Point Beach Closer To Buying Ocean Avenue Plot

Point Pleasant Beach's tax map highlights the tract of land on Ocean Avenue that it is close to buying from a bank for $475,000.
Point Pleasant Beach's tax map highlights the tract of land on Ocean Avenue that it is close to buying from a bank for $475,000.
The Point Pleasant Beach Council approved the purchase of a tract on Ocean Avenue by the inlet for $475,000 that would allow the town to remedy a blight that is still damaged from Hurricane Sandy.

However, Mayor Vincent Barrella voiced some objections to the purchase, suggesting that the borough was bailing out Fulton Bank, which came to own the property after a foreclosure.  He did not indicate at Tuesday night's meeting whether he would veto the ordinance, which was introduced two weeks ago.

"I'd rather spend the money on a firetruck," Barrella said, blaming the continued disrepair of the property on "corporate greed."  The 7,600 square foot site at One Ocean Avenue has three structures, including a former breakfast restaurant that was severely damaged from the storm in October 2012.

Barrella said he expects the cost for the land and any building to replace the structures to approach $700,000.

If the ordinance is adopted, Open Space funds would provide the initial down payment.

Council President William Mayer and other council members said no other parties had expressed an interest in buying the property, which is an irregular lot in a zone requiring 10,000 square feet.

Council members said the lot could be used for public bathrooms to replace the ones by the inlet that were lost to Hurricane Sandy. Additional uses could be found for the lot, since the inlet is a big draw for tourists and people who enjoy fishing, council members said.

Mayer said after the council meeting that the lot could also fulfill handicap parking needs.


Jersey Shore Grinch April 17, 2014 at 10:02 AM
Political paybacks, whether positive or negative, often cause unquestionable people to play a role in questionable decisions. The condo dwellers didn't support the winners because they were the better candidates. They supported them because they were certain they could "convince" them that it was in the best interests of the town to buy the property so that the site of the former building could be moved away from the condos. Unfortunately, we pay for the payback to the tune of $700k+. Rather simple, isn't it, even though council will defend it on other, somewhat, legitimate grounds?
Thomas Sanquini April 20, 2014 at 02:28 PM
I have to question if some of these council members are retarded... I don't see how this qualifies as "green acres", or how you could spend what will amount to more than a MILLION DOLLARS of tax payer money after you account to land acquisition cost, flood and property insurance, construction cost, and not to mention interest on all the money they'll be borrowing to get this done. Below is what from the states website. If these council members put in as much work as being council members as the did running their campaigns maybe they'd get something productive done. " Q What can be acquired with Green Acres money? A A local government or nonprofit organization can use Green Acres funding to acquire land that will be used for public outdoor recreation or conservation purposes. You can buy the land in fee or acquire a conservation easement, with public access. We can help you buy land that contains buildings as long as they will be used in support of outdoor recreation, they are historic, or will be demolished to create open space. We cannot help you buy contaminated land unless it is cleaned up to the Department's satisfaction. Once acquired, the land can be used for “passive” recreation (such as walking, hiking, horseback riding, cross-country skiing, snowshoeing, birdwatching, nature observation, boating, picknicking, fishing and hunting), “active” recreation (such as playgrounds, athletic fields, outdoor basketball and tennis courts, outdoor swimming pools, outdoor skate parks and outdoor ice rinks) or conservation (such as nature preserves and arboretums.)."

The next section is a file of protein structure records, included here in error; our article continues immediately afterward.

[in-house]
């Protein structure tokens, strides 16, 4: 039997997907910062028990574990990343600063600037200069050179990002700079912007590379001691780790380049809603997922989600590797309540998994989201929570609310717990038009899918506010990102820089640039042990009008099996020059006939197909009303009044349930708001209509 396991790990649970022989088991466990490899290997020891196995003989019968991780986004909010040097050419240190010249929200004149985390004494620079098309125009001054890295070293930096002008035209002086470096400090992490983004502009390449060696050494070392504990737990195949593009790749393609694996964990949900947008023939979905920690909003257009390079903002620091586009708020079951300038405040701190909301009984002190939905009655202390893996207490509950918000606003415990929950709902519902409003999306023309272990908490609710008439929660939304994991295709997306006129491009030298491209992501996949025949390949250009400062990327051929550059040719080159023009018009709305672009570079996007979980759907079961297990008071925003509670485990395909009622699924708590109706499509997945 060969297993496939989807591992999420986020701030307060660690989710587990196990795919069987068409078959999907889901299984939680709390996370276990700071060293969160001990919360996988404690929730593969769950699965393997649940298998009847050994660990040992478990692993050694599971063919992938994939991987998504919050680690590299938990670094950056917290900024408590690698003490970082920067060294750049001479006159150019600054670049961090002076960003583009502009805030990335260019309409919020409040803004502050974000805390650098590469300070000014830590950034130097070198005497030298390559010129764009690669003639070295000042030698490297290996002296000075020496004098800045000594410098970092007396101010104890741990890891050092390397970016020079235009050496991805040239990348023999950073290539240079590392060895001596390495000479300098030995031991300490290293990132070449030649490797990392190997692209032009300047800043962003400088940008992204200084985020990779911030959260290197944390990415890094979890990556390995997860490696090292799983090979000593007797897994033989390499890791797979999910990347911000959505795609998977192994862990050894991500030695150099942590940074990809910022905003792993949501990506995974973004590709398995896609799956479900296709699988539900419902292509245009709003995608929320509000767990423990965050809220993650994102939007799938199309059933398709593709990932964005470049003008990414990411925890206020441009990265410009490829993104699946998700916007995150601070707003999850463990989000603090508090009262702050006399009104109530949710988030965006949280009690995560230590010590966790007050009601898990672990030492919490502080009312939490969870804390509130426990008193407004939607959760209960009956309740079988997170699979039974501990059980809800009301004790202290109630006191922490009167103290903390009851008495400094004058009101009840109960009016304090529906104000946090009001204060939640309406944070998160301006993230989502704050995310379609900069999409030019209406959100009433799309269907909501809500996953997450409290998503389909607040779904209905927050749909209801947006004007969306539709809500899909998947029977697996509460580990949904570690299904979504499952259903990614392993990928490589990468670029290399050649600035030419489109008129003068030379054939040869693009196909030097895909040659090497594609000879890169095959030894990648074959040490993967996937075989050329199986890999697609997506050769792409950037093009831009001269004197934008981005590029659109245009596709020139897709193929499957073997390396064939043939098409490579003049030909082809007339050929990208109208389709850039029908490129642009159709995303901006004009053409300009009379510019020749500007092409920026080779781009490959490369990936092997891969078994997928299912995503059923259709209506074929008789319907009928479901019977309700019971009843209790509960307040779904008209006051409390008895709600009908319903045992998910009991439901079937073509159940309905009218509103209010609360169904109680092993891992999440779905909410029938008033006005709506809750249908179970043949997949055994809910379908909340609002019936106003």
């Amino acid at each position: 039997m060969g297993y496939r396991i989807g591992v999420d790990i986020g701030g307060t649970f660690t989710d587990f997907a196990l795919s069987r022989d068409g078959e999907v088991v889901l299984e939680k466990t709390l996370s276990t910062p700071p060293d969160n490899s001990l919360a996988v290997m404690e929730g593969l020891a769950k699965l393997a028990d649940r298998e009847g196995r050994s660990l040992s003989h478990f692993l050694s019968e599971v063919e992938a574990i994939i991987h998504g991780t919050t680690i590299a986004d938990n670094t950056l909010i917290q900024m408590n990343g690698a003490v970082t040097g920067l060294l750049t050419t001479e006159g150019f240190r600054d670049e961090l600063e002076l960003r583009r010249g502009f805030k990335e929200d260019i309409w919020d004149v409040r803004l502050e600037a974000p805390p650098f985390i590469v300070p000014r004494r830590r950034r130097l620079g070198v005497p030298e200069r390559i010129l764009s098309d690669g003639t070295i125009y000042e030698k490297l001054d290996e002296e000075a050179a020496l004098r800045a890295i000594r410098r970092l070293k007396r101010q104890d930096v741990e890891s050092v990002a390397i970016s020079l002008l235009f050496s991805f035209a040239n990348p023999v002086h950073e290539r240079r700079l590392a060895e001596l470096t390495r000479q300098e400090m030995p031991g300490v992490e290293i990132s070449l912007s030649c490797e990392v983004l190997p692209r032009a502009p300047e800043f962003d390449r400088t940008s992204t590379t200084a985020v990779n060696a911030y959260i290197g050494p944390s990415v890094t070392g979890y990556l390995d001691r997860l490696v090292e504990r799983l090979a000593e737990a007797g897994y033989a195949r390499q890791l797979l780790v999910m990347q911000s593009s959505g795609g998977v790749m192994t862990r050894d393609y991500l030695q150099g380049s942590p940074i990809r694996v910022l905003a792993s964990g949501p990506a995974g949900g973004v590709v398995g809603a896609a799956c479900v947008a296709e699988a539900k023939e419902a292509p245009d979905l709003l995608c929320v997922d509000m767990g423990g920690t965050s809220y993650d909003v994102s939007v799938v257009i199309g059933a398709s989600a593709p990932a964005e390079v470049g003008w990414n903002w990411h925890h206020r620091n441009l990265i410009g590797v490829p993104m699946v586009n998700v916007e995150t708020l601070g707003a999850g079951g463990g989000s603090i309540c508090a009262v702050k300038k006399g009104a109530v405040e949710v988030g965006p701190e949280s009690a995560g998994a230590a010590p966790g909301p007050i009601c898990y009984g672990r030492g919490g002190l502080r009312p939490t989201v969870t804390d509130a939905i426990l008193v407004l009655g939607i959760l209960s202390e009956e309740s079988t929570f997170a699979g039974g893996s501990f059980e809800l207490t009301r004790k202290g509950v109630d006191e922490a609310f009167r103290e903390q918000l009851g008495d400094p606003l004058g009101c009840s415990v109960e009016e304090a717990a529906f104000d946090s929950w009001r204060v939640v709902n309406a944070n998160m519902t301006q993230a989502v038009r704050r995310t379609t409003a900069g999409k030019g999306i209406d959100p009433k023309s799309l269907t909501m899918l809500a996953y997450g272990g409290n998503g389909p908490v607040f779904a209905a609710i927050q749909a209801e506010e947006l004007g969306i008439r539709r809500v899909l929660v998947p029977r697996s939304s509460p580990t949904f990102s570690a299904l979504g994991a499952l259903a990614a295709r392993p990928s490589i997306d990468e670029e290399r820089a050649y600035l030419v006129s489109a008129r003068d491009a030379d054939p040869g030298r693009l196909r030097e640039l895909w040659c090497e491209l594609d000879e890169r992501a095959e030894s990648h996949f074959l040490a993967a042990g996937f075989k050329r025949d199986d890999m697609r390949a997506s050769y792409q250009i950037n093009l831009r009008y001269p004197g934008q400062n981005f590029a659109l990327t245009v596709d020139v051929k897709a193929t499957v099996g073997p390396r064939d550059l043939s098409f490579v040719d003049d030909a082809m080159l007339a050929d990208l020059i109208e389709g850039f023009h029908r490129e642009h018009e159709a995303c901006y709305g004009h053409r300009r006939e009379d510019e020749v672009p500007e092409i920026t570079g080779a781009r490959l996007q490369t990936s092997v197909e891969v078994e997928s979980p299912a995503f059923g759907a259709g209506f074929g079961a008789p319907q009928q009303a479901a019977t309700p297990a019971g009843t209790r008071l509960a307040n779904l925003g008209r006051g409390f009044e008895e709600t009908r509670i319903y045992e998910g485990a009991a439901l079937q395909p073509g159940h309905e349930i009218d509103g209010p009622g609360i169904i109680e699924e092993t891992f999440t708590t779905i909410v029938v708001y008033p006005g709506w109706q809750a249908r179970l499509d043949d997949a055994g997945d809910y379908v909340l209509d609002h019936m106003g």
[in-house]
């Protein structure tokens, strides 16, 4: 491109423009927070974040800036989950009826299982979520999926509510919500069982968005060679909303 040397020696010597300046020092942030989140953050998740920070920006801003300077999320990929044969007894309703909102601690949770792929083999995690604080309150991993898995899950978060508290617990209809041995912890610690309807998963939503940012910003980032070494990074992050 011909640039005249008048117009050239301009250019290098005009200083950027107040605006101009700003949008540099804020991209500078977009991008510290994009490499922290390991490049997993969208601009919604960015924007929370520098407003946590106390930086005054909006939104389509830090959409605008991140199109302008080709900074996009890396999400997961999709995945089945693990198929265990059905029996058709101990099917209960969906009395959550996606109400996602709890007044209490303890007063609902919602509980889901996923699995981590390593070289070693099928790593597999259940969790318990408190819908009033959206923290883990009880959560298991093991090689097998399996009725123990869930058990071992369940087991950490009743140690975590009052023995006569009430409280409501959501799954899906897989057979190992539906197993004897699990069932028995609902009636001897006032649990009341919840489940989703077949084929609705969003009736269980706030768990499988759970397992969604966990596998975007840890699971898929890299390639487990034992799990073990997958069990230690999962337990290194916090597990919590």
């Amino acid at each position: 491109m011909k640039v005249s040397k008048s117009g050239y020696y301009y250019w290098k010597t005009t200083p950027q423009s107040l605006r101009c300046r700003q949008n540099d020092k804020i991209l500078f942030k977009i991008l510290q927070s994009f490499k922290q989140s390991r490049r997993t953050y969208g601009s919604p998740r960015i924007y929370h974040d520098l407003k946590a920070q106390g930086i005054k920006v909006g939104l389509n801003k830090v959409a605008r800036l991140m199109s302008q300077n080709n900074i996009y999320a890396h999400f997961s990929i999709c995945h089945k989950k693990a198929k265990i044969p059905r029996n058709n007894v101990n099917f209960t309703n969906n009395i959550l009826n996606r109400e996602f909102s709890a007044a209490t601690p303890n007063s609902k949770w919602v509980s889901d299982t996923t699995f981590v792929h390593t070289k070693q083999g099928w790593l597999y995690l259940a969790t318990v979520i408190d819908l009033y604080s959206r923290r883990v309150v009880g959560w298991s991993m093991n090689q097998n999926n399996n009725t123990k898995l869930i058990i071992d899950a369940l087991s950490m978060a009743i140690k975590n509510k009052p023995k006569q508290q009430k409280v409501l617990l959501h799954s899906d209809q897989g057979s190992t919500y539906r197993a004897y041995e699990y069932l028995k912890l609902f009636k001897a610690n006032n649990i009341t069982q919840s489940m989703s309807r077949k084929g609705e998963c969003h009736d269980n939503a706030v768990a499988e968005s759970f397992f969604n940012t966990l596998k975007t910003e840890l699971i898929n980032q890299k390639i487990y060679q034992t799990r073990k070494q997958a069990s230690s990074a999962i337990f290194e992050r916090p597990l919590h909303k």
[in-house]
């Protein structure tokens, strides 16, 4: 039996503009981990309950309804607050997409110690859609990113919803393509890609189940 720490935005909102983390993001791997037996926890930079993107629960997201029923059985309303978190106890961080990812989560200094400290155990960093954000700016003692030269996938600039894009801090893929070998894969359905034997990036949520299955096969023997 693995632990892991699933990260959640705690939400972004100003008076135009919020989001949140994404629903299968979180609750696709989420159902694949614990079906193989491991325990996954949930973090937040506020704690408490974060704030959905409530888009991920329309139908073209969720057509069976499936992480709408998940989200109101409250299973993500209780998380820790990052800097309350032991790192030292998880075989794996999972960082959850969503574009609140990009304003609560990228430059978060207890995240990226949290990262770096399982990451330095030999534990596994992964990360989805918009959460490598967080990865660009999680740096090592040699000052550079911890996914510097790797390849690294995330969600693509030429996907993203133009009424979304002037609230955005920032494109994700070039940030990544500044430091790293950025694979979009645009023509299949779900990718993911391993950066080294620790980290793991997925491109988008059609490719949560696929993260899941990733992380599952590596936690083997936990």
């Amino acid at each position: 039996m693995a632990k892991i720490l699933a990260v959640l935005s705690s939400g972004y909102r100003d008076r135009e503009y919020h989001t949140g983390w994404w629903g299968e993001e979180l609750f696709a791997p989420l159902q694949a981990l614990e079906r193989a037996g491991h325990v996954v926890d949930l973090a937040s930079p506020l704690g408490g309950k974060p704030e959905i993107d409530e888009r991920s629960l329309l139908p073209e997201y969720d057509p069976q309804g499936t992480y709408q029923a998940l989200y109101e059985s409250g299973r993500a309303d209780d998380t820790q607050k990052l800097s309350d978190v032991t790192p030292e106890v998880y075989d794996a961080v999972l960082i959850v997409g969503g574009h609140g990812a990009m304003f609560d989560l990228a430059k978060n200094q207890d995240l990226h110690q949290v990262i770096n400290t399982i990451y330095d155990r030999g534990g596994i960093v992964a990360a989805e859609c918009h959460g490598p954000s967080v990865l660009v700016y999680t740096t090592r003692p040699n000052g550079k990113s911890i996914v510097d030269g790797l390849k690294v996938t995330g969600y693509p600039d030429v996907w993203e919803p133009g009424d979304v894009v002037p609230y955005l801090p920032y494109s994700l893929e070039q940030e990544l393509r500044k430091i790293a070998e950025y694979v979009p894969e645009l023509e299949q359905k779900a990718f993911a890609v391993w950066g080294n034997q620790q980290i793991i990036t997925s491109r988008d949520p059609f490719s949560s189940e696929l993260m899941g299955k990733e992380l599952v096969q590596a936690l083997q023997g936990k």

Thomas Sanquini April 20, 2014 at 02:33 PM
These politicians must want to build a bathroom so badly because they're all so full of it.
Jersey Shore Grinch April 20, 2014 at 04:10 PM
This article indicates that the down payment will be open space funds. There is a mistaken belief by some that open space money is somehow free money. Not even close. You pay it as part of your property tax bill. So, any money that does not come from a grant we ultimately pay for. How can anyone in this economy justify spending tax money on toilets?
Jersey Shore Grinch April 20, 2014 at 04:14 PM
I'd also like to hear what the council geniuses envision as "additional uses" for the property. Who buys property first and then determines a use later? Nobody that stays in business for certain but then again, government doesn't have to turn a profit, does it? They can just continue to bleed the citizen shareholders with foolhardy projects.


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